I helped care for my dad, who was dying of heart disease, for about 18 months. I was not even his primary caregiver. My mother and a home health aide took care of most if his-day-to-day needs. Yet, after he died, I was exhausted–worn out like I had never been before.
Caring for an aging parent can be among the most rewarding things you do in your life. But it can also be physical and emotionally demanding. Family members caring for relatives are more likely to be hospitalized than people like them who are not caregivers. They are more likely to suffer from depression and physical injuries (from, for example, lifting a loved one). Caregiving spouses over age 65 are even more likely to die prematurely than those who are not caregivers.
Those of us who give advice to familycaregivers always say two things: First, acknowledge that you are in fact a caregiver and that this role will be a burden. Second, take care of yourself: If you get sick, what will happen to the person you are caring for?
We give the advice. But few take it. They mean to, but something always gets in the way. “I was planning to take an hour to go to the gym, but I had to get mom to her doctor’s appointment.” Or, “I was just getting ready to go to the movies, but dad fell. He was fine, but I just couldn’t leave him”
Caregiving is different for each of us. Caring for someone at the very end of life can be vastly different than helping a loved one with dementia over many years. Older spouses caring for spouses, when each may be dealing with their own physical or cognitive limitations, face very different burdens than adult children caring for parents. Those children may have more physical strength, but they may also be juggling their caregiving with paid work and with their roles as parents and spouses.
There is no magic formula for how to be a good caregiver. However, the Family Caregiver Alliance has published a helpful online guide to ways caregivers can help themselves. Here are few suggestions: Some are FCAs and some are mine:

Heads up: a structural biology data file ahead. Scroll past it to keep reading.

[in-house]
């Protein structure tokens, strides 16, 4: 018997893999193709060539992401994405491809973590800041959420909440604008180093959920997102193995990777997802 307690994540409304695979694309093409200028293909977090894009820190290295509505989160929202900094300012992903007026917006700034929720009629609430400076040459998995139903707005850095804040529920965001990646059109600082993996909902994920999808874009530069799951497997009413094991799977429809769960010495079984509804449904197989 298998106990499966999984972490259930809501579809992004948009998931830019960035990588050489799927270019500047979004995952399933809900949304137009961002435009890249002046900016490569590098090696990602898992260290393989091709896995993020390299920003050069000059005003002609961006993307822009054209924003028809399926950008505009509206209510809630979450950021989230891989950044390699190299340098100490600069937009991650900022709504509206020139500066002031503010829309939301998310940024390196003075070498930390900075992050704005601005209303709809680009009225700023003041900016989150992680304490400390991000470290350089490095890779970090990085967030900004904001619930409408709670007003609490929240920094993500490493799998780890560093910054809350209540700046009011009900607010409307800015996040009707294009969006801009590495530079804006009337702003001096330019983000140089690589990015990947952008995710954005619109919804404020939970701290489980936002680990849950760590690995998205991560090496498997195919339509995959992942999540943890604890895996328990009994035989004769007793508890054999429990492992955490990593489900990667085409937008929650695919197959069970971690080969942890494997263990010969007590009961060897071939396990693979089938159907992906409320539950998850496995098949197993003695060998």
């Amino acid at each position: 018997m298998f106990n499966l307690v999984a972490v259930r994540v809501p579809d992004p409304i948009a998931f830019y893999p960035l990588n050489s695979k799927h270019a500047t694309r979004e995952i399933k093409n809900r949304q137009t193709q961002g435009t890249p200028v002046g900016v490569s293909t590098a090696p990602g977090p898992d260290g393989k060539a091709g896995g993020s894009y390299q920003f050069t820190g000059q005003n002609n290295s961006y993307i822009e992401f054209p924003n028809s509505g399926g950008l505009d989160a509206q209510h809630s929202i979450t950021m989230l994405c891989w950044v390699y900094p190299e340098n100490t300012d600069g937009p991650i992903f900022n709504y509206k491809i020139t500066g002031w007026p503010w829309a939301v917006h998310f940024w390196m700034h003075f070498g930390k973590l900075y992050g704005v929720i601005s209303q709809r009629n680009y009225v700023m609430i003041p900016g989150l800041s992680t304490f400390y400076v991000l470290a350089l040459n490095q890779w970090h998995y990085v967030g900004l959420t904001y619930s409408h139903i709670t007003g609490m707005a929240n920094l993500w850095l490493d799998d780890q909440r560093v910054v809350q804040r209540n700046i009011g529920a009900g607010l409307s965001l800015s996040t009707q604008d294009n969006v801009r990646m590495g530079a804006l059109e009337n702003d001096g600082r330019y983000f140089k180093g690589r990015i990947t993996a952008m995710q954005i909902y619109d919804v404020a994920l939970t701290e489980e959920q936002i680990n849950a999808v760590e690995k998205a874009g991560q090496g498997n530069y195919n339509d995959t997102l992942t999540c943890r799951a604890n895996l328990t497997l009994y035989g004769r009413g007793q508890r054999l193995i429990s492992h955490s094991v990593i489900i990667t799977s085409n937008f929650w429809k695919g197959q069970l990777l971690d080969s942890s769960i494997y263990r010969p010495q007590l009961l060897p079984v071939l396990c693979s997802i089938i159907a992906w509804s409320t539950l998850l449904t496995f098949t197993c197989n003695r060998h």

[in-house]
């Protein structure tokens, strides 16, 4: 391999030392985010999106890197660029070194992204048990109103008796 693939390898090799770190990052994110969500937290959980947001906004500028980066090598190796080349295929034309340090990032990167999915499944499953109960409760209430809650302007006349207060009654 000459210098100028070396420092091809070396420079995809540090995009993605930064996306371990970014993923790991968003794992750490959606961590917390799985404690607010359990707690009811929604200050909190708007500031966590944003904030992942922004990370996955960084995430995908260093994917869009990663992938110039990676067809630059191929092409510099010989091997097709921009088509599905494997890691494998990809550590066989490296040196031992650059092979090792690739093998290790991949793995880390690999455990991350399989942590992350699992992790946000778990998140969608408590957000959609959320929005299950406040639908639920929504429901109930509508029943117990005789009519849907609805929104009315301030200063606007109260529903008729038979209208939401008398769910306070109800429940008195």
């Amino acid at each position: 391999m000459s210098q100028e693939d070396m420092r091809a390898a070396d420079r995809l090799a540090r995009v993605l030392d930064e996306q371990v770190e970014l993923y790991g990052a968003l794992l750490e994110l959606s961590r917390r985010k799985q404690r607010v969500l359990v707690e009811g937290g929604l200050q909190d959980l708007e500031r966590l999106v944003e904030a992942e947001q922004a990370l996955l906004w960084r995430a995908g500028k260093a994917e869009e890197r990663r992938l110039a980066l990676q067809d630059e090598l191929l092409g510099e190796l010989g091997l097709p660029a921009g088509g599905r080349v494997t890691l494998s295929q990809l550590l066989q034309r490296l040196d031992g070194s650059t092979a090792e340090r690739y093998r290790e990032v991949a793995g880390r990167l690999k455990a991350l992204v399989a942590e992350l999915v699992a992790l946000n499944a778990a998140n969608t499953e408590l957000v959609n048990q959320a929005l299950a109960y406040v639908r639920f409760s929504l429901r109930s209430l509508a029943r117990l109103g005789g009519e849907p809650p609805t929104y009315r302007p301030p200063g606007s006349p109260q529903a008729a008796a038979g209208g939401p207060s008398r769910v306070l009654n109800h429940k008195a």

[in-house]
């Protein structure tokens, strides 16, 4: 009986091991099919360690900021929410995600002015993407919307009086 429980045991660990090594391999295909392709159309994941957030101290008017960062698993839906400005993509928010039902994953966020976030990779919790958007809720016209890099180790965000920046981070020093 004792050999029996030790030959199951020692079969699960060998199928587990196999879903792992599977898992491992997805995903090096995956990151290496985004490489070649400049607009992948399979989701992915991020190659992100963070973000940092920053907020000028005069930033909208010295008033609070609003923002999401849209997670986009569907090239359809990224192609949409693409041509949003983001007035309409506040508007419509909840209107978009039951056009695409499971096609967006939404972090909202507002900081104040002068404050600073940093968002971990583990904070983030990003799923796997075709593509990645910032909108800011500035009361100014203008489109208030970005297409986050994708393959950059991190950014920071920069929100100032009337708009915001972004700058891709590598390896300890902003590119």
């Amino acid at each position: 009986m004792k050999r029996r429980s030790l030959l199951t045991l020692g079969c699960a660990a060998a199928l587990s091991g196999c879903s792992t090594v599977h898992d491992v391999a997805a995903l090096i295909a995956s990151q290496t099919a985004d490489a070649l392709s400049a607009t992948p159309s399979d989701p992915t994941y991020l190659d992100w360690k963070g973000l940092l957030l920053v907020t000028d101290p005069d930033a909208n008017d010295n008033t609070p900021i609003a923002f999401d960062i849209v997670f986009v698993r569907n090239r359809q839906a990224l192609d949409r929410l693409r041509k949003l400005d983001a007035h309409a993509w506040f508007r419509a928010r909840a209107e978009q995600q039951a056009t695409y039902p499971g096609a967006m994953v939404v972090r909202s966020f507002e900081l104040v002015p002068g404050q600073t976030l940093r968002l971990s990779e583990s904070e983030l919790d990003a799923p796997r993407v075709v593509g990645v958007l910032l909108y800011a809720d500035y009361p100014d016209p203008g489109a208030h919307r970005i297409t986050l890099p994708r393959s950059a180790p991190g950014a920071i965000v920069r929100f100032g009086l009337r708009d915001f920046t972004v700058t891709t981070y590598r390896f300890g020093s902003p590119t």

Set boundaries: Start by recognizing what you can, and cannot, do. Write it down. If you find yourself constantly overstepping those boundaries, you are headed for trouble. Rethink your role. Ask a sibling to take on more. If you or your parent have the financial resources, think about hiring a home health aide, or even moving mom to assisted living. I know, you promised you would never do that. But if she is no longer safe staying home alone, and you are burning yourself out by doing more than you can do, you will both end up worse off.
Communicate: Talk to the loved one you are helping about your caregiving role. You will be a team and like all teammates you will do a better job if you regularly communicate. These conversations are often hard, but they are important. Recognize that as your spouse or parent becomes more frail, your relationship will evolve, sometimes in unexpected ways. As it does, keep talking. And don’t be afraid to say, “I don’t think I can do that.”
Ask for help: With few exceptions, you are not alone. Really, you are not. Neighbors, other family members, fellow congregants in your faith community, and others may be more willing to help than you know. But you need to ask. A neighbor who can sit with mom for a few hours one day a week can make all the difference in the world.
Care for your own body and mind: Get exercise, even it is nothing more than a daily walk. Pray, or try yoga or Tai Chi—something to help relieve stress. If you are feeling depressed or overwhelmed, seek professional help, from a counselor, therapist, physician, or clergy. Don’t let it get out of control.
Consider respite care. Adult day programs can be a great help. They can provide mom with a break from what is often the loneliness of home. And for you it can be blessed respite. You know she’ll be somewhere safe for a few hours a day, and you can get a break.
I’ve seen what can happen when a caregiver does not care for herself. My mother-in-law tried to care for her husband alone, with no support. It worked until she dropped dead of a stroke. Don’t let that happen to you.
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